Friday, Jan. 30, 2004 | 11:16 a.m.
In a joint-venture deal, Turnberry Associates and Centra Properties LLC have purchased the closed Vacation Village hotel-casino on Las Vegas Boulevard and plan to develop a retail center and possibly other projects on the site.
Centra Properties, a local developer of office and industrial parks, and Florida-based Turnberry Associates paid $25.5 million for Vacation Village, which sits on 24.9 acres of land on South Las Vegas Boulevard. The seller, VVLV LLCC, owned by investor Shawn Scott, could not be reached for comment.
Turnberry officials confirmed the deal but could not be reached for further comment.
The deal was closed Friday, said Kenny Sullivan, a principal with Centra Properties. James Stuart also is a principal with Centra Properties.
Vacation Village, south of Sunset Road on Las Vegas Boulevard South, was shuttered about two years, beginning shortly after Scott was named the high bidder in U.S. Bankruptcy Court.
Scott, through his company Capital One LLC, paid $17.8 million for the property with promises to expand the resort. Those initial plans never materialized.
The property has been mired in lawsuits about a variety of issues, including disputes over building-height restrictions because of nearby McCarran Airport.
Centra Properties officials said they are confident that all issues regarding the lawsuits can be resolved in the near future.
Centra Properties has been eyeing the site, bordered by Interstate 15, Interstate 215, Sunset and Las Vegas Boulevard, for sometime.
Centra already owned 57 acres of land that are master-planned as an industrial park, named Centra Park. The company also is in negotiations with Clark County to purchase 14 acres in the middle of the site, which was an old interstate offramp, for $5 million from Clark County.
Clark County Chief Deputy District Attorney Lee Thomson said there are several conditions on the sale of the county property before it is completed.
The conditions include the purchase of Vacation Village and the creation of a plan that Centra and Turnberry feel will be a viable project while at the same time being acceptable to the airport, he said.
"(Centra and Turnberry) have been cooperative and they are working with the airport," Thomson said. "They've (also) been working with the FAA to make sure (the development) is not a hazard."
Sullivan said the height restrictions will vary from 35 feet to 100 feet. He said industrial uses are no longer planned for the land.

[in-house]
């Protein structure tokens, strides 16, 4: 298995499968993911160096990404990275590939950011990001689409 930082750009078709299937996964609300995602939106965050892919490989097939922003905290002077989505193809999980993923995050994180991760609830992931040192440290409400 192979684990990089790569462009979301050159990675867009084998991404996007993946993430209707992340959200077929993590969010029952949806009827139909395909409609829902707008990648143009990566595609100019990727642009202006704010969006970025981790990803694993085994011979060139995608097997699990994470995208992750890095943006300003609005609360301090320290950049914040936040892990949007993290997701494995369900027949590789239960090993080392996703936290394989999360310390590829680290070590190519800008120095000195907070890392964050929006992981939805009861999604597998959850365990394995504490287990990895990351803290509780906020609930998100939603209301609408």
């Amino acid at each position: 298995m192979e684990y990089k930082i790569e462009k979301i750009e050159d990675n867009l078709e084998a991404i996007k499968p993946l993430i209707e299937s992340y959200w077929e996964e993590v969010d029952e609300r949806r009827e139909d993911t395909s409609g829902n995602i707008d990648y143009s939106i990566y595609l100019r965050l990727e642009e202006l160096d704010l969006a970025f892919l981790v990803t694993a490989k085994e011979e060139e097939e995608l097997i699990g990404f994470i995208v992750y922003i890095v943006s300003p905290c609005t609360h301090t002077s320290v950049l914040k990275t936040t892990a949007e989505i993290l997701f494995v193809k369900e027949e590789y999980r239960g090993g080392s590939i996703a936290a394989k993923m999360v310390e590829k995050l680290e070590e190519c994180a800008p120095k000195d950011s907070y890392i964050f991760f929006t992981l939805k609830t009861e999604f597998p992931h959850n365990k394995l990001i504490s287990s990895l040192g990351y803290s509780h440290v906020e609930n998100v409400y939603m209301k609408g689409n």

"An industrial project is no longer the highest and best use for that property," he said. "We want to create a spectacular entrance to our city."
The site is zoned for a hotel casino or other commercial use, such as retail.
Sullivan said it is too early to say if a new hotel-casino will be built on the site.
"We are keeping our options open," he said.
Centra Properties and Turnberry plan at least 1 million square feet of retail space on the site. Design and plans for the site are still a work in progress, Sullivan said.
He said no tenants have signed leases.
Developers began paying more attention to South Las Vegas Boulevard as different projects have been announced, such as the Tahiti Village timeshares and some condominium projects, some of which are in the planning stages.
Fry's Electronics opened a year ago nearby on South Las Vegas Boulevard -- a move some questioned because of its distance from residential areas. Others called the location brilliant because of its proximity to the crossroads of I-215 and I-15.
One use that won't be found on the site is residential, Sullivan said.
Turnberry Associates is best known for condominium projects in Las Vegas (Turnberry Place and The Residences at MGM Grand) and in Florida, but it also develops office and retail properties, hotels and resorts.
"There will be no condos on the site," Sullivan said. "There may be some transient housing, hotel rooms, but no residential on the site; that is our agreement with the airport."
There is not a timeline for development of the property, but the existing Vacation Village buildings will probably be razed by the end of the year, he said.
"We're thrilled," Sullivan said. "We plan to create the most exciting retail project in Las Vegas."